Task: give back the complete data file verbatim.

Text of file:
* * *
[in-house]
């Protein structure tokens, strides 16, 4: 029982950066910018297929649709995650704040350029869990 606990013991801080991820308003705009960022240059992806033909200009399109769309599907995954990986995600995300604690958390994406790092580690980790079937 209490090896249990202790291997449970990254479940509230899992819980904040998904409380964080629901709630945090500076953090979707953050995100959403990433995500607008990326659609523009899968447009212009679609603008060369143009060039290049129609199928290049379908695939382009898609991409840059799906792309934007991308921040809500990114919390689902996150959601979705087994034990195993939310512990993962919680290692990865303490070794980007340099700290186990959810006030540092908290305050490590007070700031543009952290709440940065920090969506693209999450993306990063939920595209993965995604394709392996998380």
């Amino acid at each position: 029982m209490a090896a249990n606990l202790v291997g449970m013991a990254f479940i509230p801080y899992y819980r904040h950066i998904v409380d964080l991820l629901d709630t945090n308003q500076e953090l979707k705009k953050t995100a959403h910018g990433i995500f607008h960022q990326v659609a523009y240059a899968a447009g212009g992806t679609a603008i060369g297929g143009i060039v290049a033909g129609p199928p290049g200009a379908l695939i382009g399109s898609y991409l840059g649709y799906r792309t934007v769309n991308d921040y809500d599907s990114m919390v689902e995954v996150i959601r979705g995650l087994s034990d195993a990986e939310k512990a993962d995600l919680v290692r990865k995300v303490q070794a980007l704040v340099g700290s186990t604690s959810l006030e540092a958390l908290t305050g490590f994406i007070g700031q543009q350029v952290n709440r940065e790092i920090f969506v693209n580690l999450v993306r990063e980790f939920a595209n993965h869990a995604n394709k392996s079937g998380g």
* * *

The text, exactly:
[in-house]
């Protein structure tokens, strides 16, 4: 029982950066910018297929649709995650704040350029869990 606990013991801080991820308003705009960022240059992806033909200009399109769309599907995954990986995600995300604690958390994406790092580690980790079937 209490090896249990202790291997449970990254479940509230899992819980904040998904409380964080629901709630945090500076953090979707953050995100959403990433995500607008990326659609523009899968447009212009679609603008060369143009060039290049129609199928290049379908695939382009898609991409840059799906792309934007991308921040809500990114919390689902996150959601979705087994034990195993939310512990993962919680290692990865303490070794980007340099700290186990959810006030540092908290305050490590007070700031543009952290709440940065920090969506693209999450993306990063939920595209993965995604394709392996998380």
């Amino acid at each position: 029982m209490a090896a249990n606990l202790v291997g449970m013991a990254f479940i509230p801080y899992y819980r904040h950066i998904v409380d964080l991820l629901d709630t945090n308003q500076e953090l979707k705009k953050t995100a959403h910018g990433i995500f607008h960022q990326v659609a523009y240059a899968a447009g212009g992806t679609a603008i060369g297929g143009i060039v290049a033909g129609p199928p290049g200009a379908l695939i382009g399109s898609y991409l840059g649709y799906r792309t934007v769309n991308d921040y809500d599907s990114m919390v689902e995954v996150i959601r979705g995650l087994s034990d195993a990986e939310k512990a993962d995600l919680v290692r990865k995300v303490q070794a980007l704040v340099g700290s186990t604690s959810l006030e540092a958390l908290t305050g490590f994406i007070g700031q543009q350029v952290n709440r940065e790092i920090f969506v693209n580690l999450v993306r990063e980790f939920a595209n993965h869990a995604n394709k392996s079937g998380g």